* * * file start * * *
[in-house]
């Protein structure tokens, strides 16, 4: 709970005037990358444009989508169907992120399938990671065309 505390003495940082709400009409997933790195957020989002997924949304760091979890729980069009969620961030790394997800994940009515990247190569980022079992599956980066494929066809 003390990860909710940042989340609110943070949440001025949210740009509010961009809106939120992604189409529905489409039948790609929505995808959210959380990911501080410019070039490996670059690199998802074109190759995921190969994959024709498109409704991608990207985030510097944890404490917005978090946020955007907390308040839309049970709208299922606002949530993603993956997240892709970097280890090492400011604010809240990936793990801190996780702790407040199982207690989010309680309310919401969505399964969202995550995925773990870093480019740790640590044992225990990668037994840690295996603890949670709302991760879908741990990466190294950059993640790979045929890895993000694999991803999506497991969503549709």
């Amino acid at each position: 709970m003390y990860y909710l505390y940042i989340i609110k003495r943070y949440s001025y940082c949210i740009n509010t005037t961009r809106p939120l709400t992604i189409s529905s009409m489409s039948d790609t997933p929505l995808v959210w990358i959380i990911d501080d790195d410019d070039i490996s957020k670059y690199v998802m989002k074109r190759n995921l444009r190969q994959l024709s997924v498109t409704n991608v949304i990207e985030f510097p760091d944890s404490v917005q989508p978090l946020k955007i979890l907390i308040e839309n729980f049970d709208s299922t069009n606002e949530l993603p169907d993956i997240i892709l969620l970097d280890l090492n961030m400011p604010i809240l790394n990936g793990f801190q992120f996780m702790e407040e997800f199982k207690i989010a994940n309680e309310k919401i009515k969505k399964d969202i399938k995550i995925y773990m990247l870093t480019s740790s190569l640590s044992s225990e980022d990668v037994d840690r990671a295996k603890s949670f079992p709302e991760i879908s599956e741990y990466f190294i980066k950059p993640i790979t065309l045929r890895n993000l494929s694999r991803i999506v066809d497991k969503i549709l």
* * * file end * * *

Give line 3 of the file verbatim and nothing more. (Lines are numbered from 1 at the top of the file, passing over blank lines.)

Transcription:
């Amino acid at each position: 709970m003390y990860y909710l505390y940042i989340i609110k003495r943070y949440s001025y940082c949210i740009n509010t005037t961009r809106p939120l709400t992604i189409s529905s009409m489409s039948d790609t997933p929505l995808v959210w990358i959380i990911d501080d790195d410019d070039i490996s957020k670059y690199v998802m989002k074109r190759n995921l444009r190969q994959l024709s997924v498109t409704n991608v949304i990207e985030f510097p760091d944890s404490v917005q989508p978090l946020k955007i979890l907390i308040e839309n729980f049970d709208s299922t069009n606002e949530l993603p169907d993956i997240i892709l969620l970097d280890l090492n961030m400011p604010i809240l790394n990936g793990f801190q992120f996780m702790e407040e997800f199982k207690i989010a994940n309680e309310k919401i009515k969505k399964d969202i399938k995550i995925y773990m990247l870093t480019s740790s190569l640590s044992s225990e980022d990668v037994d840690r990671a295996k603890s949670f079992p709302e991760i879908s599956e741990y990466f190294i980066k950059p993640i790979t065309l045929r890895n993000l494929s694999r991803i999506v066809d497991k969503i549709l």